A new proposal in Congress would prevent President Joe Biden from canceling student loans.
Here’s what you need to know — and what it means for your student loans.
Five Republican U.S. senators introduced The Stop Reckless Student Loan Actions Act yesterday in Congress. If passed, this legislation would:
- end the current student loan payment pause;
- prohibit the president from canceling student loans due to a national emergency;
- prevent the U.S. Secretary of Education from suspending student loan payments or the accrual of student loan interest for consecutive 90-day periods;
- prohibit the president of Education Secretary from pausing student loan payments or the accrual of student loan interest for any student loan borrower with annual household income more than 400% above the poverty line;
- still allow the president to suspend federal student loan payments temporarily for low- and middle-income student loan borrowers during future national emergencies; and
- if the president or Education Secretary cancels student loans or pauses student loan payments through executive or regulations action, then Congress has the legal authority to disapprove of such action under the Congressional Review Act.
“As Americans continue to return to the workforce more than two years since the pandemic began, it is time for borrowers to resume repayment of student debt obligations,” Sen. John Thune (R-SD), who introduced the legislation, said. “…Any future suspension of federal student loan repayments should be left to Congress, not the Biden administration.”
This legislation may face an uphill battle in the Democrat-controlled Congress. That said, Republicans could gain support from at least moderate and conservative Democrats. While that support may not guarantee passage of this proposed bill, it could help persuade Biden to not enact wide-scale student loan cancellation or to end the student loan payment pause.
Student loan forgiveness: why these senators want to end this student loan relief
Thune, along with Senators Richard Burr (R-NC), Mike Braun (R-IN), Bill Cassidy (R-LA) and Roger Marshall (R-KS) cite several reasons why they want to end this student loan relief, including:
- The Higher Education Relief Opportunities for Students (HEROES) Act of 2003 was intended to help members of the armed services, not all student loan borrowers;
- The executive branch has engaged in an “unilateral payment pause” that has cost $100 billion (the New York Fed estimates that it’s closer to $195 billion);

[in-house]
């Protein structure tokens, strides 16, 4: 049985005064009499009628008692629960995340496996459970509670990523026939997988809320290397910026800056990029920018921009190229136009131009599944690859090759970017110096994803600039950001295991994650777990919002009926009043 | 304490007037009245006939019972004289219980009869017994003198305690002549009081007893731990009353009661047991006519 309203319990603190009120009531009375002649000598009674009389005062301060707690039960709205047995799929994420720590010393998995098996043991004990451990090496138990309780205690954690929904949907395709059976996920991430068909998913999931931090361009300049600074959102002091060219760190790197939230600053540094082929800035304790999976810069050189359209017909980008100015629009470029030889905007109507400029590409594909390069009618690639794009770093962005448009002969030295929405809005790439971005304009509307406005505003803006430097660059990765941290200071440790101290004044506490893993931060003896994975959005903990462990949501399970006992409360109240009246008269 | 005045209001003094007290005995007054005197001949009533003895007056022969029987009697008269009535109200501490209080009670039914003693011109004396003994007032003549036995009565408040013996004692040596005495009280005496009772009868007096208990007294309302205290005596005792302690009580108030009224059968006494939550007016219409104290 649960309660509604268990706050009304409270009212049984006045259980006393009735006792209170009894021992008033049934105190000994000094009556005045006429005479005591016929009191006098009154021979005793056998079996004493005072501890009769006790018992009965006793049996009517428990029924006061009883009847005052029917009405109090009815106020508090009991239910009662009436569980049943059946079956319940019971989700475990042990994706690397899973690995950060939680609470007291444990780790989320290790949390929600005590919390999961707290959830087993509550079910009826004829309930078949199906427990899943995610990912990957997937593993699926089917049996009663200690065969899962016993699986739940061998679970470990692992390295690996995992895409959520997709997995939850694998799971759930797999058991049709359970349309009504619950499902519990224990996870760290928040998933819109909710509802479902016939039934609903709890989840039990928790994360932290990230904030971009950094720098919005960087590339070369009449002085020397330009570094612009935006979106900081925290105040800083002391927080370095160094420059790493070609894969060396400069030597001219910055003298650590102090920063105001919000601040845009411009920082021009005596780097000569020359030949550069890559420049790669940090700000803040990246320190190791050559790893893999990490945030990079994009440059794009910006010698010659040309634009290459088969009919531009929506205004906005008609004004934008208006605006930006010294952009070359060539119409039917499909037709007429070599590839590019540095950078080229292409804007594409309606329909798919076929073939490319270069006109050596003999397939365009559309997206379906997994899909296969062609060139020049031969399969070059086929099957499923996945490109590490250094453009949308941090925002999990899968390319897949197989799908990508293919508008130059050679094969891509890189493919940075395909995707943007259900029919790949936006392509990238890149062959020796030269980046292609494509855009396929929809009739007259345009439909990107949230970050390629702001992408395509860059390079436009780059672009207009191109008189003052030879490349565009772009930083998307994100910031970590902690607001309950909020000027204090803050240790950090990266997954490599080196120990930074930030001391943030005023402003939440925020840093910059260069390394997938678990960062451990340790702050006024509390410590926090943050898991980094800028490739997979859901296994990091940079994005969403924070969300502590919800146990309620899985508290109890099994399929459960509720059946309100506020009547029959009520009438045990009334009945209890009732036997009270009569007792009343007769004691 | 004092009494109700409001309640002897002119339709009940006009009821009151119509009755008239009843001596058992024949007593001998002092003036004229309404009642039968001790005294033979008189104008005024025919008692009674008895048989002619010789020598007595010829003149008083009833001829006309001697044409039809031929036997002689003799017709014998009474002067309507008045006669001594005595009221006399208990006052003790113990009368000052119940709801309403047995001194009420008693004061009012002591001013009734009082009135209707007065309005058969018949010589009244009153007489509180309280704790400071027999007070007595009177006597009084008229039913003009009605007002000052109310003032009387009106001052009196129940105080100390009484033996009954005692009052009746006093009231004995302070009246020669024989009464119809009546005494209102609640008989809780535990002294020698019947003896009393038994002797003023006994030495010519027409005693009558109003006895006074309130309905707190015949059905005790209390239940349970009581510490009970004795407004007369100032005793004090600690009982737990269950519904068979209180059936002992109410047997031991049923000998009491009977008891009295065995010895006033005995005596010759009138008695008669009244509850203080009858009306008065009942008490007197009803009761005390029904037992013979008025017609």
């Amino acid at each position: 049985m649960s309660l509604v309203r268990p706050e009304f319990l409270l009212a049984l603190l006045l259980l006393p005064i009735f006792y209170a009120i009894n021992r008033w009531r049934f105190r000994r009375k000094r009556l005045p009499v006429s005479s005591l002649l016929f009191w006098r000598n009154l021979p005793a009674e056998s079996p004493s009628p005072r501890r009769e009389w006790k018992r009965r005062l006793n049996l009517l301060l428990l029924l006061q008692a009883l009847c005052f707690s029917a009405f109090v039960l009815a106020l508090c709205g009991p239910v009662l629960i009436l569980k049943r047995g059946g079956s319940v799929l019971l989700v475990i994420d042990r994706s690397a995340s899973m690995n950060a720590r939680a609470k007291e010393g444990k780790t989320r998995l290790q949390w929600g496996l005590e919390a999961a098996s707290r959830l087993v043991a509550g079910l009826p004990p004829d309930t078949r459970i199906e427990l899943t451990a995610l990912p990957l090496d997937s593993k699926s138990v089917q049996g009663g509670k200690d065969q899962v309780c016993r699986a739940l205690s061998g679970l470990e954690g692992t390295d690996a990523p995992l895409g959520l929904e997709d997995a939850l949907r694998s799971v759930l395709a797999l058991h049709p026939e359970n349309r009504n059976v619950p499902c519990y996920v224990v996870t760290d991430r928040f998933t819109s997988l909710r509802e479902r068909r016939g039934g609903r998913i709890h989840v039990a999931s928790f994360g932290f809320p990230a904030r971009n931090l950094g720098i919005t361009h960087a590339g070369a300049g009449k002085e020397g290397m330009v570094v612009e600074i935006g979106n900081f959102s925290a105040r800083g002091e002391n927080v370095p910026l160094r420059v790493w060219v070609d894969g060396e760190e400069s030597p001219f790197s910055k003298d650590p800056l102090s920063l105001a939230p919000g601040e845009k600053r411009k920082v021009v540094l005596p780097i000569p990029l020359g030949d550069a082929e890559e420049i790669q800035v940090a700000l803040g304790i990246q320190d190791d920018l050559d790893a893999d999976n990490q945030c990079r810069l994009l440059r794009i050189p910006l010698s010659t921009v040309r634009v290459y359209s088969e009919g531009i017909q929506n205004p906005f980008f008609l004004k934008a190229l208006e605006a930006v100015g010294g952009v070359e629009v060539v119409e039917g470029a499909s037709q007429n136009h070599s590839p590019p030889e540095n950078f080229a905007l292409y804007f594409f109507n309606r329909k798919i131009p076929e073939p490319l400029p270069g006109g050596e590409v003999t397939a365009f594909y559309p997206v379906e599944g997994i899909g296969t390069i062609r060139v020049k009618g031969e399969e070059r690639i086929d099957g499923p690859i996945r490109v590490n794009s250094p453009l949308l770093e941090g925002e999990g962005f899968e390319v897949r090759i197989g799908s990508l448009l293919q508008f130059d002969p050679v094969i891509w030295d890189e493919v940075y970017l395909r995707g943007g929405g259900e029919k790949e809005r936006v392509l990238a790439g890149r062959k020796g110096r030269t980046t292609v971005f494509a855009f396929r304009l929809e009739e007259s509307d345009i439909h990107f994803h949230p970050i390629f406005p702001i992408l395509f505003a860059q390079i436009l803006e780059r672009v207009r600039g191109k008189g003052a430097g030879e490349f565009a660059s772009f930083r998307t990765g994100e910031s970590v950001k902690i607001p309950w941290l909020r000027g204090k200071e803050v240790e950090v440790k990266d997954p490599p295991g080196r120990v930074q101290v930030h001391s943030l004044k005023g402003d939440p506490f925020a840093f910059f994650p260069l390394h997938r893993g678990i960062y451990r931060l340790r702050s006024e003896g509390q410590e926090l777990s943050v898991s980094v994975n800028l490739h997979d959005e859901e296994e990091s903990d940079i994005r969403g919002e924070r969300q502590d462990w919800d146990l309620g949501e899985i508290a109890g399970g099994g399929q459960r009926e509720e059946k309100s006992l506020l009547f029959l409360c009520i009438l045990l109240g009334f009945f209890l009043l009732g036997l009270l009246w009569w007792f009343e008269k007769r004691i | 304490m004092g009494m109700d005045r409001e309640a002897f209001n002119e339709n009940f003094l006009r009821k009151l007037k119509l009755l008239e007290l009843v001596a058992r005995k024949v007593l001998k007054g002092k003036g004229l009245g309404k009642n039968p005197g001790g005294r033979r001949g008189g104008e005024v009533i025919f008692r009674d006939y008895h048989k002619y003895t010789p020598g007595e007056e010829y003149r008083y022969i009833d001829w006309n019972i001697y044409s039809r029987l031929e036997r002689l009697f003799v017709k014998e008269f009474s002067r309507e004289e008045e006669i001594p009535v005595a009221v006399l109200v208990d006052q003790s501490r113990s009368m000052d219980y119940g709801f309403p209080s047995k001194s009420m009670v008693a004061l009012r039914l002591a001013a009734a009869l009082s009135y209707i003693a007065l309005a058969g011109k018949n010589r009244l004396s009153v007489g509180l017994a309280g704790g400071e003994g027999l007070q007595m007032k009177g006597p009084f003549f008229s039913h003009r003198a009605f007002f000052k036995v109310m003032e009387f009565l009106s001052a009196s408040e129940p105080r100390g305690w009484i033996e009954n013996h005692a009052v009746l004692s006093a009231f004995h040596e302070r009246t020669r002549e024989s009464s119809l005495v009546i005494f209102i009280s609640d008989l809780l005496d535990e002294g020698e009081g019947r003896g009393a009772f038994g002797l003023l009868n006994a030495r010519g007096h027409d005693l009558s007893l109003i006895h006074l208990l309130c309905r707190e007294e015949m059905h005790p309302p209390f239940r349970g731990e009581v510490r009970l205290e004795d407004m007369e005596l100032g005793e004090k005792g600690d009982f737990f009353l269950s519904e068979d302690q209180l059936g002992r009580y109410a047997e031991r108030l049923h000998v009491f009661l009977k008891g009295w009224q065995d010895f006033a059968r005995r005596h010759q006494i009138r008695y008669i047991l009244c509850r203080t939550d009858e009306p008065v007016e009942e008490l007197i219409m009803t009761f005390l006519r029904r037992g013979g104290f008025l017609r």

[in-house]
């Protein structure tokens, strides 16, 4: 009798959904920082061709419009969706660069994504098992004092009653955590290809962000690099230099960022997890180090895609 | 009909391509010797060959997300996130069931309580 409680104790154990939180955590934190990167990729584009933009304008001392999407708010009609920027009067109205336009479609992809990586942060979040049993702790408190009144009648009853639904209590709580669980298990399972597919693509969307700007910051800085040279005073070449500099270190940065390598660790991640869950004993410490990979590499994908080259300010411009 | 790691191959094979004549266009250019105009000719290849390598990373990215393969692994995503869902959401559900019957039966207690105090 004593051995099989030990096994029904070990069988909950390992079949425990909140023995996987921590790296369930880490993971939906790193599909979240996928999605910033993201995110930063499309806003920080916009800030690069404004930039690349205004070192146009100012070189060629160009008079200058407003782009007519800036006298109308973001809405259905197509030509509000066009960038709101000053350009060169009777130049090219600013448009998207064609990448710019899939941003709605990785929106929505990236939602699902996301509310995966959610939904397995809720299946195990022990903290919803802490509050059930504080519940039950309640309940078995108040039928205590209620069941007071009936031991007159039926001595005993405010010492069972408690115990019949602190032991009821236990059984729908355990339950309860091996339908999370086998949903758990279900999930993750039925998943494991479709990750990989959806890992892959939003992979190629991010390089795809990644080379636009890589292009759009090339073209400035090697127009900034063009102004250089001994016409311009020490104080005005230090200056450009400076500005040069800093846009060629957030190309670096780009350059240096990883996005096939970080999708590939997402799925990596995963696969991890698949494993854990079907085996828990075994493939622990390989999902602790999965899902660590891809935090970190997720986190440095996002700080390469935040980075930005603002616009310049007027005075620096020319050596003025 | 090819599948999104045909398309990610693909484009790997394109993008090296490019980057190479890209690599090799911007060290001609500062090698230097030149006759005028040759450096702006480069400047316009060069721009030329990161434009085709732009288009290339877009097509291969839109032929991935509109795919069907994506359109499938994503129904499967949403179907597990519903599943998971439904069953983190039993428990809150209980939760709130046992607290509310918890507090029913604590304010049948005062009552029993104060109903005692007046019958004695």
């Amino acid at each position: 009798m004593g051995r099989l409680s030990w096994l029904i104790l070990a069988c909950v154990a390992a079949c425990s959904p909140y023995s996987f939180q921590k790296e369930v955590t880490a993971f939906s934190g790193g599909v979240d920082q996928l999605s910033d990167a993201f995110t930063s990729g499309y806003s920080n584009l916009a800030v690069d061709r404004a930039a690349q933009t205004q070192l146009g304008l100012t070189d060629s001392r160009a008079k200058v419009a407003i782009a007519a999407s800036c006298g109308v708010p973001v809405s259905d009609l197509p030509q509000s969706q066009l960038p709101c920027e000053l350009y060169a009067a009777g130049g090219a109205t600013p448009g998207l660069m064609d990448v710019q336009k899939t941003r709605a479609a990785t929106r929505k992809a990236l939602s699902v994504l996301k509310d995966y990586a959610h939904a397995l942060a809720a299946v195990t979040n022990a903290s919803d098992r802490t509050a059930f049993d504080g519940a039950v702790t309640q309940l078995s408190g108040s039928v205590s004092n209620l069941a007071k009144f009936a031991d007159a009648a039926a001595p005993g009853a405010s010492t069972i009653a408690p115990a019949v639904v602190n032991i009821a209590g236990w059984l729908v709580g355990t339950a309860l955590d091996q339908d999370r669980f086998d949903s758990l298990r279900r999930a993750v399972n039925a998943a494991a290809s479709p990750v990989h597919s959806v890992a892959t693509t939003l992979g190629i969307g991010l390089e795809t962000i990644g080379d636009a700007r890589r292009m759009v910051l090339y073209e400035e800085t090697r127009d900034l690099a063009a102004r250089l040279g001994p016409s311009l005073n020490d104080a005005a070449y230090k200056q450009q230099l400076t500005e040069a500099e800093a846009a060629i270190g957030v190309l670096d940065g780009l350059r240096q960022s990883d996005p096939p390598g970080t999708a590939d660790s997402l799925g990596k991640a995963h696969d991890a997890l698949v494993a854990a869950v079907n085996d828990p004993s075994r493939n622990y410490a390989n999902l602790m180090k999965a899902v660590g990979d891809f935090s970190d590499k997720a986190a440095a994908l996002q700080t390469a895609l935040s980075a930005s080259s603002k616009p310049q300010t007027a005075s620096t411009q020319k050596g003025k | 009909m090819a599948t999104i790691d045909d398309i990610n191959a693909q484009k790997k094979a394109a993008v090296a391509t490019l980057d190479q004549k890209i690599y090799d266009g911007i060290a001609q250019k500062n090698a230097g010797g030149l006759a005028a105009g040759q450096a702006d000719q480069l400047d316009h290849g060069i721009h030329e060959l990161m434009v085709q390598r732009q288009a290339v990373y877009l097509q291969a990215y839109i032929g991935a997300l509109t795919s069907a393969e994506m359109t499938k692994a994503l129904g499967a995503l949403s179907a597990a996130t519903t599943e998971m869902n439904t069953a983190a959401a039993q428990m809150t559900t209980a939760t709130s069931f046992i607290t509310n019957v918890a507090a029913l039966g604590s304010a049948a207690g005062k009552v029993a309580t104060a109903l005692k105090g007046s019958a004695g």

- The student loan payment pause disproportionately has benefited doctors, who receive “11 times the benefit of bachelor’s degree recipients and 14 times the benefit of associate’s degree recipients”; and
- Student loan borrowers with a bachelor’s degree or higher hold 70% of student loan debt, but this borrower group has an unemployment rate of only 2.2%.
“…Unemployment is not at pandemic levels and a student loan repayment pause benefits those who are high income and able to pay their bills,” Cassidy said. “The administration is spending without congressional approval. That should be considered unconstitutional.”
Student loan relief: will this legislation pass?
Biden has canceled $17 billion of student loans, and there’s speculation that he could seek to enact some wide-scale student loan forgiveness. (No, Biden is not canceling most student loan debt). Senate Majority Leader Chuck Schumer (D-NY) is unlikely to bring this bill to the Senate floor for a vote. That said, this proposed legislation renews the debate about the extent of the president’s and Congress’s respective constitutional powers, particularly under the Separation of Powers Clause of the U.S. Constitution. The limits of presidential authority isn’t solely a Republican issue. For example, Speaker of the House Nancy Pelosi (D-CA) has said that only Congress, and not the president, has the legal authority to enact wide-scale student loan forgiveness.
Temporary student loan relief is slated to end on August 31, 2022. Will Biden extend student loan relief? There are no guarantees on the student loan payment pause or mass student loan forgiveness. It’s best to prepare for your financial future in case Biden doesn’t provide more student loan relief. Start evaluating all your options for student loan repayment. Here are some potential strategies to consider to save money and pay off student loans: